We were both nervous. When I reached for her hand in the car to offer a reassuring squeeze, the clamminess I felt from hers was a sure sign that her stomach was fluttering. She was facing the unknowns of a new school without knowing another soul. I was facing the unknowns of how I was going to navigate these last years of hers as she speeds too fast toward adulthood.
Last week I wrote about my eldest daughter’s upcoming high school open house. I described my emotions as I approached the day and wished that I wasn’t a divorced parent so that I could have the support of a spouse – my daughter’s father – who shares the same love I have for her.
When the day arrived, we kept ourselves busy and distracted until it was time to depart. As we walked up to the giant stone building up on the hill, I pulled her aside to snap a quick photo.
“Real quick.” I said.
She feigned annoyance but smiled into the camera. As she did, she released some of her pent up nerves. I hugged her and we moved on. The focus on her that I had hoped to have was the right one. I felt affirmed. She needed her mom. I needed a box of tissues.
A dear friend was texting me throughout.
“You doing ok?”
“Hang in there mama. This is a good thing.”
He then sent me a reminder of a funny memory to make me laugh and relax. It worked. I felt steadied and grounded by his support. I felt his symbolic hand hold. My pseudo spouse #1 had come to my rescue.
The next morning after the big event, my sister arrived with her enthusiasm gushing about Anna starting high school. She said the things we both needed to hear. “You are going to love it! Ohmygosh, look at all of these fun extra-curricular activities!!! Yay!” My pseudo spouse #2 relaxed me and offered perspective. I started to get excited about the future.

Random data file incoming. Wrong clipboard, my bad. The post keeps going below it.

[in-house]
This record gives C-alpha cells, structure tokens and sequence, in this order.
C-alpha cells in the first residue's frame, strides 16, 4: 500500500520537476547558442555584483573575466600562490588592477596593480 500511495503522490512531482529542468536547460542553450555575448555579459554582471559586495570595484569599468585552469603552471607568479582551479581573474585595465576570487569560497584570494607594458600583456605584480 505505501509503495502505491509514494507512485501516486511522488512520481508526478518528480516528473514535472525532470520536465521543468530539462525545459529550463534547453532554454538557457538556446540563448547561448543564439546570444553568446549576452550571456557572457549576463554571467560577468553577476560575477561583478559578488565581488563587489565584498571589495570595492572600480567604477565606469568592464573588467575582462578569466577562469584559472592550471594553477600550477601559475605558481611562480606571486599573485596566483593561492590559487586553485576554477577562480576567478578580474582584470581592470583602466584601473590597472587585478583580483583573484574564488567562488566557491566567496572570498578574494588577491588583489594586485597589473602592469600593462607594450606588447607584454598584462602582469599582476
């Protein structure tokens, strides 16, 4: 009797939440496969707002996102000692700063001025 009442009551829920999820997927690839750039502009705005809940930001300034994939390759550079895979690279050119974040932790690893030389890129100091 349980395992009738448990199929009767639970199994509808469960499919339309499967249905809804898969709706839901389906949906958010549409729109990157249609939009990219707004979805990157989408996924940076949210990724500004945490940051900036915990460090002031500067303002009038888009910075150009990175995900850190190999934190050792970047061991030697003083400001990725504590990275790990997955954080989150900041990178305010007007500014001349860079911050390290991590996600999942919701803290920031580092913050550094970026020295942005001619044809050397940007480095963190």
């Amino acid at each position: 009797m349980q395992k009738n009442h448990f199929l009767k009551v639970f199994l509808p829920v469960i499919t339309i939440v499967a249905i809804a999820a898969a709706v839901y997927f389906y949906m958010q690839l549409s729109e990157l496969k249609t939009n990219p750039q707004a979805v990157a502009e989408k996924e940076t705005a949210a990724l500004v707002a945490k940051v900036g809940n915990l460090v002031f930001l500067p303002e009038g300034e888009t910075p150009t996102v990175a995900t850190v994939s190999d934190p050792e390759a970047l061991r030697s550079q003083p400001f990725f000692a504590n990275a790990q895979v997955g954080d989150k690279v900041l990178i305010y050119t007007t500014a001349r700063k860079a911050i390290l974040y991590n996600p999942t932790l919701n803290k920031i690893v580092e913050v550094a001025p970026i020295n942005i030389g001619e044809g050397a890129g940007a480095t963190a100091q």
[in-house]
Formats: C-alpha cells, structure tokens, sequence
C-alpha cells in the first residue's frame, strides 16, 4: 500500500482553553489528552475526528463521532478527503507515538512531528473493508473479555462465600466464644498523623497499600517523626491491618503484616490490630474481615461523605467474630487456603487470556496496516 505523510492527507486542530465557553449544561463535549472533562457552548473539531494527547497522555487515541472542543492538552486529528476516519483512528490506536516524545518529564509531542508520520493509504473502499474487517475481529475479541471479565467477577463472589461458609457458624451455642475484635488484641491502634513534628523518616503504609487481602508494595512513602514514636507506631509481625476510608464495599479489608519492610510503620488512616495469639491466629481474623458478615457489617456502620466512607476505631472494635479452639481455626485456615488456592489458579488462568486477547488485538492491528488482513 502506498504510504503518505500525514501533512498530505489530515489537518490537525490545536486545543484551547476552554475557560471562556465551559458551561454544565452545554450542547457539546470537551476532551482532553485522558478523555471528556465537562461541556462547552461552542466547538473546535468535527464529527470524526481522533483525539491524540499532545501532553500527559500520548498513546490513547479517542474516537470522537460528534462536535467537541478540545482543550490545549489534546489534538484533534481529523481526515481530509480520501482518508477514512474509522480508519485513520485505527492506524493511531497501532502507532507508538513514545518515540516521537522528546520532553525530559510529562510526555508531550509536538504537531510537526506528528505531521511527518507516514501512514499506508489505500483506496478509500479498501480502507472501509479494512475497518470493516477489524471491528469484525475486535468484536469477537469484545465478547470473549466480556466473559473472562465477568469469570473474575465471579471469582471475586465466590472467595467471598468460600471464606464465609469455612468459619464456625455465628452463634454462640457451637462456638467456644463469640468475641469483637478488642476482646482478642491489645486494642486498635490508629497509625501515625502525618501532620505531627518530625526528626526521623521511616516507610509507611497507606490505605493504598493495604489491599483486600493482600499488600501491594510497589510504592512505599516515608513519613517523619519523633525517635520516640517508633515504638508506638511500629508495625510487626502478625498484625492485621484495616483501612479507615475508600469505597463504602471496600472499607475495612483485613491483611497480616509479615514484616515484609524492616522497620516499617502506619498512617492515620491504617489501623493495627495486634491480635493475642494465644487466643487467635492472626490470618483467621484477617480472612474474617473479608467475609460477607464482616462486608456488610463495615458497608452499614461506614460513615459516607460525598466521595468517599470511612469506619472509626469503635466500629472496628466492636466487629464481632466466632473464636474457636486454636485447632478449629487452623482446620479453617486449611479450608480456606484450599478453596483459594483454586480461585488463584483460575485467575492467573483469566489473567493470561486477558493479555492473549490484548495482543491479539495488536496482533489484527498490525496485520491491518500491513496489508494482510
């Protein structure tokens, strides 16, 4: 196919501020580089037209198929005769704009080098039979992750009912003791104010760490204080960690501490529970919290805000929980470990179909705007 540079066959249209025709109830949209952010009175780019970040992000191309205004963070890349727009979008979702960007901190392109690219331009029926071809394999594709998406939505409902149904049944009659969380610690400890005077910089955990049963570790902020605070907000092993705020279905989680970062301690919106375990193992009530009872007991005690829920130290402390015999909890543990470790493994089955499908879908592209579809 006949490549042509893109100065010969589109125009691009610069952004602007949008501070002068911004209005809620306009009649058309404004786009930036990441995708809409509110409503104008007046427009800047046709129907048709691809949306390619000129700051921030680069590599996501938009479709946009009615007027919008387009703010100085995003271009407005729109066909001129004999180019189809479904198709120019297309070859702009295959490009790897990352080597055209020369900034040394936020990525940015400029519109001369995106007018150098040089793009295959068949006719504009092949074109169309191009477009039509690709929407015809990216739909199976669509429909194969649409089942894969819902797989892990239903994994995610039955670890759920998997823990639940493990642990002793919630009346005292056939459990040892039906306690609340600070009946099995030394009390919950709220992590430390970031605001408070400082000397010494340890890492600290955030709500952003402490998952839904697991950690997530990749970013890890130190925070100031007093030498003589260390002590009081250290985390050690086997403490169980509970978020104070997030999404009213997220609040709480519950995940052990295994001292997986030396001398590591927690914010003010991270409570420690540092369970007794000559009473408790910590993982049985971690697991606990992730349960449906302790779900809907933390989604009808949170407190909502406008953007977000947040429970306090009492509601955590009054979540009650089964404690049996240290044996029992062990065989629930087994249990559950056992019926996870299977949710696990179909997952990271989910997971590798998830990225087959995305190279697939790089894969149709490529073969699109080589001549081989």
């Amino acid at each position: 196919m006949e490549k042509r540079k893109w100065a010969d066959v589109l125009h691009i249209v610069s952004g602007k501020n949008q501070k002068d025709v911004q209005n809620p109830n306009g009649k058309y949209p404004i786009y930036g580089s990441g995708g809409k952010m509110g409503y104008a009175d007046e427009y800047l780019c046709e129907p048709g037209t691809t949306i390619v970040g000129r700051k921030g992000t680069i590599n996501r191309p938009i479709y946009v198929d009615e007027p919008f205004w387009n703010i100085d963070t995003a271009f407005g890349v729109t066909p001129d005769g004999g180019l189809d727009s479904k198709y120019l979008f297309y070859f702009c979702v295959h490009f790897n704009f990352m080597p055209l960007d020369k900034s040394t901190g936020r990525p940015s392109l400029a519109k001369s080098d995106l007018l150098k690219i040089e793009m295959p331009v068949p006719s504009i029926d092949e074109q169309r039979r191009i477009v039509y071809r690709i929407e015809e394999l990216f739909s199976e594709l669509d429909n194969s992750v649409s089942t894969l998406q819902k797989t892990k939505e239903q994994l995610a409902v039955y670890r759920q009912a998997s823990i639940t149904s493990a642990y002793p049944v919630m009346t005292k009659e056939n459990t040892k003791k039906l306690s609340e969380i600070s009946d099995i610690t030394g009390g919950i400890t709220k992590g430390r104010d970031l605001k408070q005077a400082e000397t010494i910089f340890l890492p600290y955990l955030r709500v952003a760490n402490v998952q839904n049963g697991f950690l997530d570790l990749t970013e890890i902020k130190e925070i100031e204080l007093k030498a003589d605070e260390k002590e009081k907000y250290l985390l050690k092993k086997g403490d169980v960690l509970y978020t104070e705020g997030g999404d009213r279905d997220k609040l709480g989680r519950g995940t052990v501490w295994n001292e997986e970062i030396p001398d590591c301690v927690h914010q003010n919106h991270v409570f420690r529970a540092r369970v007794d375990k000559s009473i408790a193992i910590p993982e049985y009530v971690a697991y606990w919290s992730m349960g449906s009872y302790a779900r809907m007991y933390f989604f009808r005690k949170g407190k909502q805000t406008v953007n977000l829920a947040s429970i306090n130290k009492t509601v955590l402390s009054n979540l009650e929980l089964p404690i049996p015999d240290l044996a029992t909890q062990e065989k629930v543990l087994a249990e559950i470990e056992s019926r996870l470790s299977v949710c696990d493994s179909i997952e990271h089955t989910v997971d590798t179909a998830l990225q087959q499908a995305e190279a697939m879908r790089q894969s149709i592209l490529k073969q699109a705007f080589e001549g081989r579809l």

That night my best friend of 32 years called. “Oh my heart aches for you. I know how difficult and scary this is for you.” Her sincere empathy – even though from miles away – felt like a hug. I cried and my pseudo spouse #3 loved me.
I had been fretting the week before that my needs would not be met during this milestone. The day after it was over, I learned a valuable lesson. I have several “spouses” who support me on my journey. The support I thought I needed in the form of one person, instead presented in three. I felt thankful I had declared I was going to be present to my daughter. In doing so, I in turn, was present to those supporting me.